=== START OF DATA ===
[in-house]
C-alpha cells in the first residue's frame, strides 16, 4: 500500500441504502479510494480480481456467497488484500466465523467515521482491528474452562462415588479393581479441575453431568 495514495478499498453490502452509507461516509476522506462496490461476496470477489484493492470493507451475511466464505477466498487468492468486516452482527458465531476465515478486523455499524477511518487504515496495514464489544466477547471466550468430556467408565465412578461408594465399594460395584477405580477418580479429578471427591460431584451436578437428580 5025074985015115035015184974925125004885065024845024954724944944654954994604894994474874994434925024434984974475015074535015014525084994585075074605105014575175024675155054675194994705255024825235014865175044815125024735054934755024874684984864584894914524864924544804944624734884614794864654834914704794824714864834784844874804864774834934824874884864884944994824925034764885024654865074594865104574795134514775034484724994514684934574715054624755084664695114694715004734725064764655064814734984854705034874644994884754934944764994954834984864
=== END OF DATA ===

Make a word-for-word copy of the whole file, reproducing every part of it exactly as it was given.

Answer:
[in-house]
C-alpha cells in the first residue's frame, strides 16, 4: 500500500441504502479510494480480481456467497488484500466465523467515521482491528474452562462415588479393581479441575453431568 495514495478499498453490502452509507461516509476522506462496490461476496470477489484493492470493507451475511466464505477466498487468492468486516452482527458465531476465515478486523455499524477511518487504515496495514464489544466477547471466550468430556467408565465412578461408594465399594460395584477405580477418580479429578471427591460431584451436578437428580 5025074985015115035015184974925125004885065024845024954724944944654954994604894994474874994434925024434984974475015074535015014525084994585075074605105014575175024675155054675194994705255024825235014865175044815125024735054934755024874684984864584894914524864924544804944624734884614794864654834914704794824714864834784844874804864774834934824874884864884944994824925034764885024654865074594865104574795134514775034484724994514684934574715054624755084664695114694715004734725064764655064814734984854705034874644994884754934944764994954834984864